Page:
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Chapter 9: Chemical Bonds. Types of Bonds Ionic Metal and nonmetal Electron transfer Infinite lattice Covalent Nonmetal and nonmetal Shared electrons Individual molecules Metallic Metal and metal “electron sea” Infinite lattice. Ionic Bonds: Octet Rule.

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chapter 9 chemical bonds
Chapter 9: Chemical Bonds

Types of Bonds

  • Ionic
    • Metal and nonmetal
    • Electron transfer
    • Infinite lattice
  • Covalent
    • Nonmetal and nonmetal
    • Shared electrons
    • Individual molecules
  • Metallic
    • Metal and metal
    • “electron sea”
    • Infinite lattice
ionic bonds octet rule
Ionic Bonds: Octet Rule

In forming ionic compounds, atoms tend to gain or lose electrons in order to achieve a stable valence shell electron configuration of 8 electrons.

Group I metals --> +1 cations (Li+, Na+, etc)

Group II metals --> +2 cations (Mg2+, Ca2+, etc)

Al (group III) --> Al3+

Group VII (17) --> -1 anions (F–, Cl–, Br–, etc)

Group VI (16) --> -2 anions (O2–, S2–, etc)

Group V (15) --> -3 anions (N3–, P3–)

e.g. Na 2s22p63s1 --> Na+ 2s22p6 {~Ne}

Cl 3s23p5 --> Cl– 3s23p6 {~Ar}

Remember Ch. 2 Figure 2.14 (p62)

ionic bonds lewis symbols

O

Cl

Ionic Bonds: Lewis Symbols

simple notation for showing number of valence electrons

Cl

O

group VII (7 valence e–)

group VI (6 valence e–)

3s23p5

2s22p4

e.g. use Lewis symbols to illustrate the formation of a compound of

sodium and sulfur

Na2S Na+ combined with S2–

lattice energy
Lattice Energy

Ionic Bonding;

electrostatic attraction of positive (cation) and negative (anion) ions

Neutral atoms cation + anion

Ionic compound

Lattice energy energy released when gaseous ions combine to form crystalline solid (an ionic compound)

e.g. lattice energy of NaCl is 787 kJ/mol:

Na+(g) + Cl–(g) --> NaCl(s)DH = –787 kJ

Bigger ions  smaller lattice energy

Higher charge  larger lattice energy

e– transfer

(IE + EA)

(lattice energy)

born haber cycles
Born-Haber Cycles
  • Lattice energy can be calculated using a Born-Haber cycle; a hypothetical series of steps describing the formation of an ionic compound from the elements.

Here, DH°lattice = DH°f – (DH°step1 + DH°step2 + DH°step3 + DH°step4)

covalent bonding
Covalent Bonding

1. Covalent Bond Formation

  • results from sharing of one or more pairs of electrons between two atoms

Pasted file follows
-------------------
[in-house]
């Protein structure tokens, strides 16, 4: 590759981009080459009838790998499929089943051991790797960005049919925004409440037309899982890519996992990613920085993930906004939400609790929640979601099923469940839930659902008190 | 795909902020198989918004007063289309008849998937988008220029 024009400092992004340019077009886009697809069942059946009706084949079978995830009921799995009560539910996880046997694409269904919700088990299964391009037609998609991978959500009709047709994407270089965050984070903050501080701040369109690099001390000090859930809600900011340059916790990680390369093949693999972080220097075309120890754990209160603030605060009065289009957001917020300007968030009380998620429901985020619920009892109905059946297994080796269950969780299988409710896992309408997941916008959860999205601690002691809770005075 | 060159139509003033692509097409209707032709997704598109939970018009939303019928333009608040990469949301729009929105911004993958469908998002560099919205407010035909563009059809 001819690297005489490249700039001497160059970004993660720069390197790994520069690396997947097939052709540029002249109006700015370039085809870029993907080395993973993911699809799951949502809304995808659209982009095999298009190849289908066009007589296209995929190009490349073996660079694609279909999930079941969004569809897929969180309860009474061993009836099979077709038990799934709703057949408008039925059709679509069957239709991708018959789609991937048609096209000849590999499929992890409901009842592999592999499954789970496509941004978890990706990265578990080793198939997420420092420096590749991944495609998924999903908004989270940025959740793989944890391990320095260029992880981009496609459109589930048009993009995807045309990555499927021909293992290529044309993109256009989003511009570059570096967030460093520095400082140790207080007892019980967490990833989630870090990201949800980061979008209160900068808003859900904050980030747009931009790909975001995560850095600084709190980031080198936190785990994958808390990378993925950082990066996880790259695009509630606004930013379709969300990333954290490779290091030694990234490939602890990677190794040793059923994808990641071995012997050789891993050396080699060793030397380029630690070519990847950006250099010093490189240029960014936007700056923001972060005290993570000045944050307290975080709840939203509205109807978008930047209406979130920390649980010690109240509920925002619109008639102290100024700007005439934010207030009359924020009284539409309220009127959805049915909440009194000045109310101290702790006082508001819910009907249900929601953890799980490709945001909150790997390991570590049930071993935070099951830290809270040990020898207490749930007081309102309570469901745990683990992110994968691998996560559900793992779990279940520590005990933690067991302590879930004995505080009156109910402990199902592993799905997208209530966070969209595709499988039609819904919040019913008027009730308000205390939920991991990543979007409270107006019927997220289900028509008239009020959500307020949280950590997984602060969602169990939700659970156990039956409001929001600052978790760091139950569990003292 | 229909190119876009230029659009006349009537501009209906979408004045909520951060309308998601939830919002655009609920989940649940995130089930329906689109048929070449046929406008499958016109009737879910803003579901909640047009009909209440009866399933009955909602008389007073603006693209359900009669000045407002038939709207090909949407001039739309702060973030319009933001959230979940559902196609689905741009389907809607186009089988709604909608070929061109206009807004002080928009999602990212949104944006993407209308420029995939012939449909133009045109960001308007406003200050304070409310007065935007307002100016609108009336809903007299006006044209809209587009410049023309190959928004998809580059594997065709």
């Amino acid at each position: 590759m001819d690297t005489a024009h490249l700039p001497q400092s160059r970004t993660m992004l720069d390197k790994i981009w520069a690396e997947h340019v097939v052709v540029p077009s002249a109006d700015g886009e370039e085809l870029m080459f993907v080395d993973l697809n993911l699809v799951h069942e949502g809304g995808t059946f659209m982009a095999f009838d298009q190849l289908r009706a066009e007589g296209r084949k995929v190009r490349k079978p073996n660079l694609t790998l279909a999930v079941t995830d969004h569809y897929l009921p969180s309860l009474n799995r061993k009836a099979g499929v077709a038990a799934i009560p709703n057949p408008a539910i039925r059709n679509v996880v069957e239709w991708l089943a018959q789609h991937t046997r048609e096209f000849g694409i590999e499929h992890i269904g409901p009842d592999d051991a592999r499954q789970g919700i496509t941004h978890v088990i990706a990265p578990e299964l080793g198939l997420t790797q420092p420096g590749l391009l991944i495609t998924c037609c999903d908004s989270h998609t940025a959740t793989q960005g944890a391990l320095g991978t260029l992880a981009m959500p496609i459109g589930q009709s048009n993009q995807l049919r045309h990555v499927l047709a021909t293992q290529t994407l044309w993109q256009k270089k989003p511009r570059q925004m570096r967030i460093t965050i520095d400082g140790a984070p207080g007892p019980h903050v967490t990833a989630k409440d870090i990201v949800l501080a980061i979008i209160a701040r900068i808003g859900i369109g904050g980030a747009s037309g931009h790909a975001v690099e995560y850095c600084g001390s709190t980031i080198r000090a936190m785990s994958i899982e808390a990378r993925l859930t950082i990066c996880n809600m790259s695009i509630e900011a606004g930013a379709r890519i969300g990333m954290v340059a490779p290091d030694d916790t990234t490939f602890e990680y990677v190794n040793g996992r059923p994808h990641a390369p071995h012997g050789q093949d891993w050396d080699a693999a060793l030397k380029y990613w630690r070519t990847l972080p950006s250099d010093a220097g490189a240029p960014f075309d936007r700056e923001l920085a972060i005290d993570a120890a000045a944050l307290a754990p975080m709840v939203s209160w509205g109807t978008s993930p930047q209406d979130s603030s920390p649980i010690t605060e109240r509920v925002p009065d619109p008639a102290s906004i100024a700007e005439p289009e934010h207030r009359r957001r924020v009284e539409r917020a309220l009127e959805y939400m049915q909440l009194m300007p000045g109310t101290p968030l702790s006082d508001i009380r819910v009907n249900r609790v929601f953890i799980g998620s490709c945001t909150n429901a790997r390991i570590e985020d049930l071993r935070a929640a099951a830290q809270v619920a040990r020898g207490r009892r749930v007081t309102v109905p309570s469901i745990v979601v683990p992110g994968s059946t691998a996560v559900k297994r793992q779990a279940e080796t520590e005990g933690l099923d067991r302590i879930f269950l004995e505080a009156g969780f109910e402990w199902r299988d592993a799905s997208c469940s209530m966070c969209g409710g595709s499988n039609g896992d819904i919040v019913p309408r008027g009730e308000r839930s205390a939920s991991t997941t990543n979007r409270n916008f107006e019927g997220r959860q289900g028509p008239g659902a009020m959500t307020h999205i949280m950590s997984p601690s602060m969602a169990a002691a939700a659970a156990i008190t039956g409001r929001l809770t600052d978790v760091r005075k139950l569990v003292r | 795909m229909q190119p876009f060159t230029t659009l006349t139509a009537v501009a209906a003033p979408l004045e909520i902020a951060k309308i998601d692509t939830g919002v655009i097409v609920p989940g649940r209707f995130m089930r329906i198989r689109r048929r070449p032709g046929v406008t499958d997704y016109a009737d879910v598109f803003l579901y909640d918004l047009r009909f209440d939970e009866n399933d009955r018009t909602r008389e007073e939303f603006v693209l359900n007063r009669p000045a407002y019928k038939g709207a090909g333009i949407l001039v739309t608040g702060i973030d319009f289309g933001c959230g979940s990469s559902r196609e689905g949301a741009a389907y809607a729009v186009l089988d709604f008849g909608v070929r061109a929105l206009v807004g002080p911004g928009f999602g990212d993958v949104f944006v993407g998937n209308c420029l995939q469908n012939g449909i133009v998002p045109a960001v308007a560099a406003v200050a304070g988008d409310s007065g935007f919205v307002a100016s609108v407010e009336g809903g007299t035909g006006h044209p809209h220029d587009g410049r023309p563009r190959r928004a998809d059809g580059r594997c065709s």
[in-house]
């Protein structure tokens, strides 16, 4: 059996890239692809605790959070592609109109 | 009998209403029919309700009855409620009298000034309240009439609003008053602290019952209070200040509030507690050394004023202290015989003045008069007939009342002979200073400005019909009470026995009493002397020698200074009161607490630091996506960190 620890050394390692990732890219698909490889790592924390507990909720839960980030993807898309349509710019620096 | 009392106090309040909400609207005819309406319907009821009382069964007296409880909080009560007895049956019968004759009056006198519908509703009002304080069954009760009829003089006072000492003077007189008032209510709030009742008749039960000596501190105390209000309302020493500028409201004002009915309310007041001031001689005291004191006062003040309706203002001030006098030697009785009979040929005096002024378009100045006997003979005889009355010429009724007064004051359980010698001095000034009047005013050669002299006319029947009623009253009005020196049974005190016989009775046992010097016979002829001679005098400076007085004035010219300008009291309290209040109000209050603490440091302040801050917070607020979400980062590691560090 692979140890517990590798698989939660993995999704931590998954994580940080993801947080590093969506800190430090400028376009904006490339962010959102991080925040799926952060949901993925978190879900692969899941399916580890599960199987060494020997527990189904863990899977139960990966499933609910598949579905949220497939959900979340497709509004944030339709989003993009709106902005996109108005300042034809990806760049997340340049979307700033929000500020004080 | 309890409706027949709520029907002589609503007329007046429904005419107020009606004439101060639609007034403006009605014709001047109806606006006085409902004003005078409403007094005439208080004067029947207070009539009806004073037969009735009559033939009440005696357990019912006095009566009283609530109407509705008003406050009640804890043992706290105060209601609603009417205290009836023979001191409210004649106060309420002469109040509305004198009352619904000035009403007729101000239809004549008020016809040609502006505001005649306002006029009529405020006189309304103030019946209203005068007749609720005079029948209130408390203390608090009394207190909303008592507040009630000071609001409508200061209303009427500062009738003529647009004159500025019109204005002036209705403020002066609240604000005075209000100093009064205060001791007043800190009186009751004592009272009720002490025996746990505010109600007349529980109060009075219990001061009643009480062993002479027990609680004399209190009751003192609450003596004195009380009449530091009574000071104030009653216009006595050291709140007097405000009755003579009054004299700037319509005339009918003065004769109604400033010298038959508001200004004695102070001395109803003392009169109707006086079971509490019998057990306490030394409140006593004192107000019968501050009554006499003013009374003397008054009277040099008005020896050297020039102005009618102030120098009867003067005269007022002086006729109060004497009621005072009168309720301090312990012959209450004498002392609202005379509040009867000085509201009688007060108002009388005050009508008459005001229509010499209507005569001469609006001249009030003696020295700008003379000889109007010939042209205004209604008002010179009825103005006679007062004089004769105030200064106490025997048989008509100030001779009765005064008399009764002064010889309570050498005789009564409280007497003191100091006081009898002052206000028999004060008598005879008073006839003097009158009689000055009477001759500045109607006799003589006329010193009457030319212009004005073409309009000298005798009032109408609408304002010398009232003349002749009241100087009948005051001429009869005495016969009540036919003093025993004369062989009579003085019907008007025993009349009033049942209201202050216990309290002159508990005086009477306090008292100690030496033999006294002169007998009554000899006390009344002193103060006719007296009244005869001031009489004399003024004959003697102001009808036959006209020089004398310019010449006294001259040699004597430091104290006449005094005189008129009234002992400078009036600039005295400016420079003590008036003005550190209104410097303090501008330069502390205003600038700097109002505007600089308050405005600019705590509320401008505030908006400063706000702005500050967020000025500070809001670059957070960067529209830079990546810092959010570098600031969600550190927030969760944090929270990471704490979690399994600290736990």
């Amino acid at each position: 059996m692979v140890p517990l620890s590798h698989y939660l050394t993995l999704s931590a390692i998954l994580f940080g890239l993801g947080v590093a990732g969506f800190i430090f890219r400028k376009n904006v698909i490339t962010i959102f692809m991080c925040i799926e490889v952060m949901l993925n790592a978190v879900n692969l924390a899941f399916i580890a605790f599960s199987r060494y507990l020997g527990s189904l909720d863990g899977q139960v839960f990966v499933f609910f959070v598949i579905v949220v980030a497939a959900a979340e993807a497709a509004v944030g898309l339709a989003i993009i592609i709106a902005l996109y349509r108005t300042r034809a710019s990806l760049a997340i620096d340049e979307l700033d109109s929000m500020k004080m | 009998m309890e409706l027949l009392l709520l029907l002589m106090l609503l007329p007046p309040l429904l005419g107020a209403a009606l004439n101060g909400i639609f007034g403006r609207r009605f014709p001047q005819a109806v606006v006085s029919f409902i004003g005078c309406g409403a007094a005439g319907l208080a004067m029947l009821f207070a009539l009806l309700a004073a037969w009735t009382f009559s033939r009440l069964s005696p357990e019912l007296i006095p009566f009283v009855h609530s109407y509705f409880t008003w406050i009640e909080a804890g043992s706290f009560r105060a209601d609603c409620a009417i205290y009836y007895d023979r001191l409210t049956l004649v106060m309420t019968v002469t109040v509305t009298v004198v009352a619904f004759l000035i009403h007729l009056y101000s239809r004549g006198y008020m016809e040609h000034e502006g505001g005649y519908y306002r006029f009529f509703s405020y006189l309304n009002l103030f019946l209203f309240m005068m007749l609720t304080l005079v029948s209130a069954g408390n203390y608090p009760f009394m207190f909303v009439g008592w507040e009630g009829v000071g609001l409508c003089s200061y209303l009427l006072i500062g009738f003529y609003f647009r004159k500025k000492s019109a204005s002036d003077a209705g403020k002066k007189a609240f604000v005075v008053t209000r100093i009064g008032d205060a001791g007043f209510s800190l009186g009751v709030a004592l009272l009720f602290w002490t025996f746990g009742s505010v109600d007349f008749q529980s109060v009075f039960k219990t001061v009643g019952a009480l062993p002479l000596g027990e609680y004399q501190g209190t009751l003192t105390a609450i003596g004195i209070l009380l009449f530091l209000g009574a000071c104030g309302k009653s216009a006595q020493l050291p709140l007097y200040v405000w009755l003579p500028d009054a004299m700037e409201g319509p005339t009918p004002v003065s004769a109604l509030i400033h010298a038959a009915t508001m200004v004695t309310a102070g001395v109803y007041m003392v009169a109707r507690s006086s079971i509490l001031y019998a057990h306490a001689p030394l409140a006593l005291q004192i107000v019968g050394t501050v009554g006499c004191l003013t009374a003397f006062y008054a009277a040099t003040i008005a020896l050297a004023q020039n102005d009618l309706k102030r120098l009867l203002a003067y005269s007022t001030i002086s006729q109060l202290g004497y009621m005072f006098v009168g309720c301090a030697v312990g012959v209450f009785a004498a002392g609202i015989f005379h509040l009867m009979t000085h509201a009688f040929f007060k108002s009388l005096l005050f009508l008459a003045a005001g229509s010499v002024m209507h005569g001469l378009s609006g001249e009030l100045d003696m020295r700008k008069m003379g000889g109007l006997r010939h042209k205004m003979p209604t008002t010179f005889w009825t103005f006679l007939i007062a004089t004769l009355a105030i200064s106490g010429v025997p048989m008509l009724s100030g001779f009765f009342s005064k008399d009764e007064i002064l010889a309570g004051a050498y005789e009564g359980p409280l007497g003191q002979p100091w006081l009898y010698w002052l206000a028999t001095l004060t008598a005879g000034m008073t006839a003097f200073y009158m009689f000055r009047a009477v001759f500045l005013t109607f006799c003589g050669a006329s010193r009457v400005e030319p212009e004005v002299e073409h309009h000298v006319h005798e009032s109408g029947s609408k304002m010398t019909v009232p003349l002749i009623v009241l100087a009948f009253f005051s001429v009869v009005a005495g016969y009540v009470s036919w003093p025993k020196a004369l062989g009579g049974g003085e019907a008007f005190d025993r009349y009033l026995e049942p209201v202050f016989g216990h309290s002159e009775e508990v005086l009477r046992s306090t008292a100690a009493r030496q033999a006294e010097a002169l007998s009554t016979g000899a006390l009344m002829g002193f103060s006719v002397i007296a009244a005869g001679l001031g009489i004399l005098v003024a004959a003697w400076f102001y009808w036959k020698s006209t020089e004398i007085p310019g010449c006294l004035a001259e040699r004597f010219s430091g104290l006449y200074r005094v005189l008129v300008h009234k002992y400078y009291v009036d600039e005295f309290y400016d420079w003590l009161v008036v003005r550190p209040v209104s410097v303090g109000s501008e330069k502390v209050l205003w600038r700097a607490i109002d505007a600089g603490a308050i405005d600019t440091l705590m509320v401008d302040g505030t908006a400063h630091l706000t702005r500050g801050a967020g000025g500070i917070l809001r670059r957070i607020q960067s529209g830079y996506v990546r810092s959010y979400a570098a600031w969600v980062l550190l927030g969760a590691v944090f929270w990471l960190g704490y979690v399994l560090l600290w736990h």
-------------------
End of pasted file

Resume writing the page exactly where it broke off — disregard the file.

• Examples:

2. Octet Rule -- for covalent bonding

  • In forming covalent bonds, atoms tend to share sufficient electrons so as to achieve a stable outer shell of 8 electrons around both atoms in the bond.
multiple bonds
Multiple Bonds
  • “double” and “triple” bonds

double bond sharing of 2 pairs of electrons between two atoms

triple bond sharing of 3 pairs of electrons between two atoms

Type of Bond single double triple

Bond order 1 2 3

Examples: O2 {O=O double bond}

N2 {N≡N triple bond}

CO2 {two C=O double bonds}

bond energy/bond strength

bond distance

electronegativity and bond polarity

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Electronegativity and Bond Polarity

electronegativity tendency of an atom in a molecule to attract electrons to itself

e.g. Cl is more electronegative than H, so there is partial charge separation in the H-Cl bond:

  • The H-Cl bond is described as “polar” and is said to have a “dipole”
  • The entire HCl molecule is also polar as a result
  • More complex molecules can be polar or nopolar, depending on their 3-D shape (Later)
lewis electron dot structures
Lewis Electron Dot Structures
  • General Procedure -- stepwise process
    • --Write the skeletal structure (which atoms are bonded?)

--H atoms terminal

--More electronegative atoms terminal (e.g. halogens)

  • --Count all valence electrons (in pairs) and charges
  • --Place 2 electrons (1 pair) in each bond
  • --Complete the octets of the terminal atoms
  • --Use multiple bonds if needed to complete the octet of the central atom, or

--Put any remaining electron pairs on the central atom

--Show formal charges